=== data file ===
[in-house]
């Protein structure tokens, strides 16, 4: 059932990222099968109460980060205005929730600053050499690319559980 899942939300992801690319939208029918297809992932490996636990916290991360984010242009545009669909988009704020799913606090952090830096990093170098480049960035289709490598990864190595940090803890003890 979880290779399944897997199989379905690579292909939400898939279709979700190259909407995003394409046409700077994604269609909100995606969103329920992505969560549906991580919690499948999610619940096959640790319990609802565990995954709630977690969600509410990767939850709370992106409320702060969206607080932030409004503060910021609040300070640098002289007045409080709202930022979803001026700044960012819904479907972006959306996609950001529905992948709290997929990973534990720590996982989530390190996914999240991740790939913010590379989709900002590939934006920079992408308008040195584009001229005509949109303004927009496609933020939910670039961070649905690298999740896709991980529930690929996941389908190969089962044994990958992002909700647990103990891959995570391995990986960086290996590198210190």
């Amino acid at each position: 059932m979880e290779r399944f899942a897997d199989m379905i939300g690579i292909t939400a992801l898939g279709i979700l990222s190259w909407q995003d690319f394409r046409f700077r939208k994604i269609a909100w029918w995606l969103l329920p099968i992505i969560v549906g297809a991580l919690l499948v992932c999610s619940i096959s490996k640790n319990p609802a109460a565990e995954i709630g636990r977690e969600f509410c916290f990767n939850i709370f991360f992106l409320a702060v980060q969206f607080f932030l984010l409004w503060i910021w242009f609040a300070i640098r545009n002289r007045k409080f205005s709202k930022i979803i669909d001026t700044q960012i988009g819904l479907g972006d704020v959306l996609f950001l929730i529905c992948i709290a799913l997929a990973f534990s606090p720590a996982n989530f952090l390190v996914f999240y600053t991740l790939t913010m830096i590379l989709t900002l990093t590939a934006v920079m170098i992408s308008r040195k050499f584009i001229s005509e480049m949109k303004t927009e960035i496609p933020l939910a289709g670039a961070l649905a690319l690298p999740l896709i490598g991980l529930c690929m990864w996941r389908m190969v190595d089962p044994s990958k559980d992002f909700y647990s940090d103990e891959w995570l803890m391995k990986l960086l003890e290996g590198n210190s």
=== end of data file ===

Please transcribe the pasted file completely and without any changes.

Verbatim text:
[in-house]
């Protein structure tokens, strides 16, 4: 059932990222099968109460980060205005929730600053050499690319559980 899942939300992801690319939208029918297809992932490996636990916290991360984010242009545009669909988009704020799913606090952090830096990093170098480049960035289709490598990864190595940090803890003890 979880290779399944897997199989379905690579292909939400898939279709979700190259909407995003394409046409700077994604269609909100995606969103329920992505969560549906991580919690499948999610619940096959640790319990609802565990995954709630977690969600509410990767939850709370992106409320702060969206607080932030409004503060910021609040300070640098002289007045409080709202930022979803001026700044960012819904479907972006959306996609950001529905992948709290997929990973534990720590996982989530390190996914999240991740790939913010590379989709900002590939934006920079992408308008040195584009001229005509949109303004927009496609933020939910670039961070649905690298999740896709991980529930690929996941389908190969089962044994990958992002909700647990103990891959995570391995990986960086290996590198210190």
């Amino acid at each position: 059932m979880e290779r399944f899942a897997d199989m379905i939300g690579i292909t939400a992801l898939g279709i979700l990222s190259w909407q995003d690319f394409r046409f700077r939208k994604i269609a909100w029918w995606l969103l329920p099968i992505i969560v549906g297809a991580l919690l499948v992932c999610s619940i096959s490996k640790n319990p609802a109460a565990e995954i709630g636990r977690e969600f509410c916290f990767n939850i709370f991360f992106l409320a702060v980060q969206f607080f932030l984010l409004w503060i910021w242009f609040a300070i640098r545009n002289r007045k409080f205005s709202k930022i979803i669909d001026t700044q960012i988009g819904l479907g972006d704020v959306l996609f950001l929730i529905c992948i709290a799913l997929a990973f534990s606090p720590a996982n989530f952090l390190v996914f999240y600053t991740l790939t913010m830096i590379l989709t900002l990093t590939a934006v920079m170098i992408s308008r040195k050499f584009i001229s005509e480049m949109k303004t927009e960035i496609p933020l939910a289709g670039a961070l649905a690319l690298p999740l896709i490598g991980l529930c690929m990864w996941r389908m190969v190595d089962p044994s990958k559980d992002f909700y647990s940090d103990e891959w995570l803890m391995k990986l960086l003890e290996g590198n210190s």